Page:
No Oral Modification Clauses - are they Legal?
Yes, ruled the Supreme Court when overturning the Court of Appeal's decision in Rock Advertising Ltd v MWB Business Exchange Centres Ltd.
The "No Oral Modification" (NOM) clause stated that "All variations to this Licence must be agreed, set out in writing and signed on behalf of both parties before they take effect". Rock was in arrears under the licence and proposed a revised payment schedule which was verbally agreed by MWB. The Court of Appeal concluded that the oral agreement to vary the payments was valid and amounted to an agreement to dispense with the NOM clause. However, the Supreme Court disagreed.
The Court explained that the law gave effect to contractual provisions requiring specified formalities to be observed for a variation and that there were legitimate commercial reasons for using NOM clauses as they:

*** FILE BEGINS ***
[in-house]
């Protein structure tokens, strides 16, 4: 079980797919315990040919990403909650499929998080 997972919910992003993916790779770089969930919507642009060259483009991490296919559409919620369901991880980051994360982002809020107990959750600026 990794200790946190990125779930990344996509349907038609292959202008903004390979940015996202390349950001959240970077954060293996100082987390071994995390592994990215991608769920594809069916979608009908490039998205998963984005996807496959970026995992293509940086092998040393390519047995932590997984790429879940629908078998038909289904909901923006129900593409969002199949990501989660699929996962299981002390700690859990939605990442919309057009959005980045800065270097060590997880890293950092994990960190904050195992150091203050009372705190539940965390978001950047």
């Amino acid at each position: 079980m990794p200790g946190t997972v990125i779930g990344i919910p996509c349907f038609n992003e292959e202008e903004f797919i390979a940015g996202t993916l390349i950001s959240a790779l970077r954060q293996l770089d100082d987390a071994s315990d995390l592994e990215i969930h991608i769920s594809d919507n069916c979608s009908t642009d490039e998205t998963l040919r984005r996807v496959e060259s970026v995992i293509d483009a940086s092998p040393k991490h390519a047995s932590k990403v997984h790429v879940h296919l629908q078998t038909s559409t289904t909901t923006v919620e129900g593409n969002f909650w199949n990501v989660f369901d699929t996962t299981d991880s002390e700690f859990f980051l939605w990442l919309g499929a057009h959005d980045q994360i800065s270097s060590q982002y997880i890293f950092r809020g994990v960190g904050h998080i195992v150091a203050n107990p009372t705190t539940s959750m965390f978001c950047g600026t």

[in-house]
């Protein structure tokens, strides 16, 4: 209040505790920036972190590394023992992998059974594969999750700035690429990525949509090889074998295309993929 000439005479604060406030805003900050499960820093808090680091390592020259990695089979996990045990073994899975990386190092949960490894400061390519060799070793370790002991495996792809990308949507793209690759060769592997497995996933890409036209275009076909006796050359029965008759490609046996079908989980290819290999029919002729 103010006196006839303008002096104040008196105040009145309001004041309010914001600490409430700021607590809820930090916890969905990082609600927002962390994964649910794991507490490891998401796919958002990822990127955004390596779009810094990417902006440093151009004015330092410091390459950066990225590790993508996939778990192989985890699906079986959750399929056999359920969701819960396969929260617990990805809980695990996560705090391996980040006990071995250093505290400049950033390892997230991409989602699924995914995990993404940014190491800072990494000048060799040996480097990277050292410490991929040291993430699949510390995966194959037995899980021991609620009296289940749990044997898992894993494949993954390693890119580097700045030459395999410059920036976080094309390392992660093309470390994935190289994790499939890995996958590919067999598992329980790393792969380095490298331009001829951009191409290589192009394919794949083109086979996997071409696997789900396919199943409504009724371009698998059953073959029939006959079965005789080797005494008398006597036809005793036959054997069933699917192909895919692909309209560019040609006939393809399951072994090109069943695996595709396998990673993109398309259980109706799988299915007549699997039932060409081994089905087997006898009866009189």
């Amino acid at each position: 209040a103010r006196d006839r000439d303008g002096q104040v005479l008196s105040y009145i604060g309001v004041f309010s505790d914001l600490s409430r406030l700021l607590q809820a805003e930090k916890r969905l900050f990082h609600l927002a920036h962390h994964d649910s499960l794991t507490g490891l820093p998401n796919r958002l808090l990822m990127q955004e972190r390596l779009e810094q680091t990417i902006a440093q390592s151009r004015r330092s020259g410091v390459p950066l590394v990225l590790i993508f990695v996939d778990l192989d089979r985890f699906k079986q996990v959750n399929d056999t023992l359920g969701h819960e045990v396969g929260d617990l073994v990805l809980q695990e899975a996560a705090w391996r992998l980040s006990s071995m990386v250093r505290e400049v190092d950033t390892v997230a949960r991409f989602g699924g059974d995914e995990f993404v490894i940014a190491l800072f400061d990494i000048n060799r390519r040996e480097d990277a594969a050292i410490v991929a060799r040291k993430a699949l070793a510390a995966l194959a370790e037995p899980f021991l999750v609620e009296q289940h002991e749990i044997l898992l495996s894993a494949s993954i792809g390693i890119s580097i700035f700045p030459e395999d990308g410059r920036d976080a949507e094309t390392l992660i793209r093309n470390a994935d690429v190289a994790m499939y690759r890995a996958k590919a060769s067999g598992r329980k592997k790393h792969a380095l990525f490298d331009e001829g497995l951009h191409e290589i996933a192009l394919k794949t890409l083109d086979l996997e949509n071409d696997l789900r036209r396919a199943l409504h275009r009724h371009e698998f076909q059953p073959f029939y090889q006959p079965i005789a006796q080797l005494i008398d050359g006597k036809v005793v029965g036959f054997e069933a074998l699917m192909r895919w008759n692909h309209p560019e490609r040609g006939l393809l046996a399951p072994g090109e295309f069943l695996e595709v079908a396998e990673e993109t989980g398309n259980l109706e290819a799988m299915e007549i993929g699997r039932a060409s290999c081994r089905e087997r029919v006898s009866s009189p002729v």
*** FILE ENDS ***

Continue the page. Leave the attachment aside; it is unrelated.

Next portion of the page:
- Prevented attempts to undermine written agreements by informal means.
- Avoided disputes about whether a variation had been intended and about its exact terms.
- Provided formality in recording variations, making it easier for corporations to police internal rules restricting the authority to agree them.
This decision provides welcome certainty to contracting parties as it clarifies the law in relation to NOM clauses. If parties wish to amend an agreement, it is important for them to follow the formal procedures set out in the contract in order to do so. If an agreement contains a NOM clause, an oral agreement to vary the contract may not be effective, even where the other party agrees to it. While establishing that NOM clauses are effective, this decision also recognised that they carry the risk that a party may perform the contract believing in a valid oral variation. It would not be "fair" in those circumstances to then seek to revert to the previous terms by seeking to enforce the NOM clause. This may result in arguments of personal bar being raised. The effectiveness of such arguments will await to be tested.